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Russian President Vladimir Putin. Ronny Hartmann/AFP via Getty Image

Russian authorities on Tuesday said they are prepared to block Twitter in a month's time if the social media giant does not comply with demands to remove upwards of 3,000 posts of banned content, AP reports.

Driving the news: Russia claims Twitter failed to heed previous warnings to remove posts about child suicide and pornography, and information about drugs. Authorities in the country have a fraught relationship with social media platforms, which for years have provided a forum for political dissent.

What they're saying: "Twitter doesn’t react to our requests appropriately, and if things go on like this, then in a month it will be blocked, on an out-of-court basis," said Vadim Subbotin, deputy chief of Russia's telecommunications regulator.

  • The Russian government last week said it would slow access to Twitter to "protect Russian citizens," claiming the site failed to remove illegal content.

The big picture: Russian authorities have long looked askance at the role platforms like Twitter in mobilizing protestors. In 2019, Russia moved to assert more control over its domestic internet by severing itself from the global internet.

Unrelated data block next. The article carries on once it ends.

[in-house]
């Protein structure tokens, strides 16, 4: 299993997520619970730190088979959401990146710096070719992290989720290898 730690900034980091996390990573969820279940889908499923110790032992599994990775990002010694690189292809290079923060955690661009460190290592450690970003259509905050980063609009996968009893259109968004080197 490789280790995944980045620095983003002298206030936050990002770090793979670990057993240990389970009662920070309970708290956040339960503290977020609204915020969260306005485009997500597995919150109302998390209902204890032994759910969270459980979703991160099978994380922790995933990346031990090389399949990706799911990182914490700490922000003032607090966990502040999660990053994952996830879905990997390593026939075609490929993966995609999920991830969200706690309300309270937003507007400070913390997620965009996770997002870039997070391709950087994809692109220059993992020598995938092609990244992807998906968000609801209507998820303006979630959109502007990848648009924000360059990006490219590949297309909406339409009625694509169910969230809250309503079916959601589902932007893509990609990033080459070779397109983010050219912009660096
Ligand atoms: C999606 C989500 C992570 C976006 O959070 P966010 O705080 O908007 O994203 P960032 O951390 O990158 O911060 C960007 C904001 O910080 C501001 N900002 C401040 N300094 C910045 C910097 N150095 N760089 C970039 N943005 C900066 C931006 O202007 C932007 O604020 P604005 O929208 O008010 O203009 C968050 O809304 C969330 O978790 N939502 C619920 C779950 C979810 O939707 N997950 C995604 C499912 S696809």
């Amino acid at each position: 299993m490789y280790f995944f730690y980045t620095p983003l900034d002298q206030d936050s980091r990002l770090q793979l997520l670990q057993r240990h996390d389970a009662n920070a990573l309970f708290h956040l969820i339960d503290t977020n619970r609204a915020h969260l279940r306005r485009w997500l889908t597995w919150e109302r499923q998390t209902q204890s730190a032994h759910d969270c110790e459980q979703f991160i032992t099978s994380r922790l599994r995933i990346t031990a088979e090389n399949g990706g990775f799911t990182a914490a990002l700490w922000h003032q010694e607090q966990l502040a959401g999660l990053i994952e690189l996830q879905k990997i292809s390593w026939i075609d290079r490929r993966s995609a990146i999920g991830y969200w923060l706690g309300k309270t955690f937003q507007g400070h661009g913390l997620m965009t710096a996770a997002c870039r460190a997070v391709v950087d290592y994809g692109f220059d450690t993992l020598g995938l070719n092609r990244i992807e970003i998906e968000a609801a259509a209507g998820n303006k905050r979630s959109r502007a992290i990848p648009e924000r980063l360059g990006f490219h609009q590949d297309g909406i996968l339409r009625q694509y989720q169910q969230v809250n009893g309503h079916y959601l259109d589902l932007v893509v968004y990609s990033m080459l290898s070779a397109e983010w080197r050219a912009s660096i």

Go deeper

10 mins ago - World

G7 leaders agree to call out China's “nonmarket policies and human rights abuses"

President Biden and first lady Jill Biden arrive at Cornwall Airport Newquay to give a press conference on the final day of the G7 summit on June 13, 2021. Photo: Brendan SMIALOWSKI / AFP via Getty Images

Group of Seven leaders on Sunday announced they have agreed work together to challenge China’s “non-market economic practices” and to press Beijing to respect human rights in Hong Kong and Xinjiang.

Why it matters: President Biden went into the summit hoping to present a united front against Beijing.

Study: Key Antarctic ice shelf is speeding up its collapse

Pine Island Glacier calves several new icebergs on Feb. 11, 2020, as seen via satellite. Photo: NASA Earth Observatory

The Pine Island Glacier on the West Antarctic Ice Sheet is responsible for more than a quarter of Antarctica's contribution to global sea level rise over the past decades. Now, a new study shows it is more vulnerable to rapid melting than thought, because climate change is weakening its natural braking system.

Why it matters: At stake is the future of a glacier containing about 160 trillion tons of ice, which if it were all to melt into the ocean would cause about 1.6 feet of global sea level rise.

Felix Salmon, author of Capital
4 hours ago - Economy & Business

Workers are taking power back

Illustration: Aïda Amer/Axios

American workers have been losing power since 1980 — but now the tables are turning.

Why it matters: The 2010s gave us the gig economy and left millions of workers stranded seemingly forever on the precipice of financial ruin. The 2020s could be the decade when workers seize back the reins of power.